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Helping soccer players help themselves: Effectiveness of a psychoeducational book in reducing perfectionism

Lookup NU author(s): Dr Tracy Donachie

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This work is licensed under a Creative Commons Attribution-NonCommercial 4.0 International License (CC BY-NC 4.0).


Abstract

Building on research that has shown psychoeducational or self-help books to be effective in reducing perfectionism outside of sport, the current study examined the effectiveness of a self-help book (“When Perfect Isn’t Good Enough”; Antony & Swinson, 2009) in reducing perfectionism among athletes. One hundred and fifteen soccer players (male = 44, female = 71, M age = 21.62 years, SD = 5.03) were randomly allocated to a self-help intervention group (n = 55) or a control group (n = 60). Participants completed the Multidimensional Perfectionism Scale, Perfectionistic Cognitions Inventory-10, Attitudes Towards Seeking Professional Psychological Help-Short Form and Sport Emotion Questionnaire pre-intervention, post-intervention (8-weeks later) and at follow-up (5-weeks later). A 2 (group) x 3 (time) factorial ANOVA revealed a significant group x time interaction for socially prescribed perfectionism, perfectionistic cognitions, and negative pre-competition emotions (anxiety, anger, and dejection). Post-intervention, moderate-to-large between-group differences were evident for perfectionistic cognitions and anxiety (d = 0.75 and 0.59). At follow-up, moderate-to-large between-group differences were evident for socially prescribed perfectionism, perfectionistic cognitions, and anxiety (d = 0.51, 1.15, and 0.70). The findings suggest that self-help books may be useful for reducing perfectionism among athletes.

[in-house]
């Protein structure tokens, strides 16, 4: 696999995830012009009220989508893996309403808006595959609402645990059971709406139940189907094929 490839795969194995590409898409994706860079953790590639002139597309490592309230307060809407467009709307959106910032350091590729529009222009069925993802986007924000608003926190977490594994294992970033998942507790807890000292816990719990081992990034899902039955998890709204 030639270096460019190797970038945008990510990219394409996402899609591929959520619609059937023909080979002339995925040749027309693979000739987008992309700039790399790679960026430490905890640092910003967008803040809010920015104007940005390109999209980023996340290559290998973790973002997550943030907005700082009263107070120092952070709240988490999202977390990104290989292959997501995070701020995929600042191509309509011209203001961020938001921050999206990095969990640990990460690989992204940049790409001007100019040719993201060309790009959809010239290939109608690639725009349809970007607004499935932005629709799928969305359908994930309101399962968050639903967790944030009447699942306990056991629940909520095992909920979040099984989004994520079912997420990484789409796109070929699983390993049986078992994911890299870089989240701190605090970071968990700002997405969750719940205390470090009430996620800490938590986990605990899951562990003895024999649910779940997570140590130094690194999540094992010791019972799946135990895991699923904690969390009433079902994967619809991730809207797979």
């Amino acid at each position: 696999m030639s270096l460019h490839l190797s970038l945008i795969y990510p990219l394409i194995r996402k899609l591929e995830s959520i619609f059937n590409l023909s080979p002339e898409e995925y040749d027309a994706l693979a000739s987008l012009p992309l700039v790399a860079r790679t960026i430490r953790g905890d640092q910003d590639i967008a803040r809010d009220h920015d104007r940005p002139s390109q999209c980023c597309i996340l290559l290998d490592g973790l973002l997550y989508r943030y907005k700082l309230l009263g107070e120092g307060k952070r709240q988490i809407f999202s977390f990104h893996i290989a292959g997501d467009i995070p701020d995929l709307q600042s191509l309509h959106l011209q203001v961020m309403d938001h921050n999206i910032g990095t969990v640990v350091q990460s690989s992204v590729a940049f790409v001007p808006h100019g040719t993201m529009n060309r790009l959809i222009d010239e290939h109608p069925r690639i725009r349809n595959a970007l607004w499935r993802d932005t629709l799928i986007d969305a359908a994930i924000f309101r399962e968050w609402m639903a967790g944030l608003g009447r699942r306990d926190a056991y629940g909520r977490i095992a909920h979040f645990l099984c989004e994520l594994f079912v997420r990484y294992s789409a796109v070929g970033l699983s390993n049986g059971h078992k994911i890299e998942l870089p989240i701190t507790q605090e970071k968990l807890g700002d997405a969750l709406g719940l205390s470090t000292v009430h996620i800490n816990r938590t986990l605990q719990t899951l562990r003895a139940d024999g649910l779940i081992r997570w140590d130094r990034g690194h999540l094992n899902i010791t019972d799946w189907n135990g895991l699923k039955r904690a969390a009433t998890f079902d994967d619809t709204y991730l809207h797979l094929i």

Publication metadata

Author(s): Donachie TC, Hill AP

Publication type: Article

Publication status: Published

Journal: Journal of Applied Sport Psychology

Year: 2020

Pages: epub ahead of print

Online publication date: 23/09/2020

Acceptance date: 01/09/2020

Date deposited: 07/06/2021

ISSN (print): 1041-3200

ISSN (electronic): 1533-1571

Publisher: Taylor & Francis

URL: https://doi.org/10.1080/10413200.2020.1819472

DOI: 10.1080/10413200.2020.1819472


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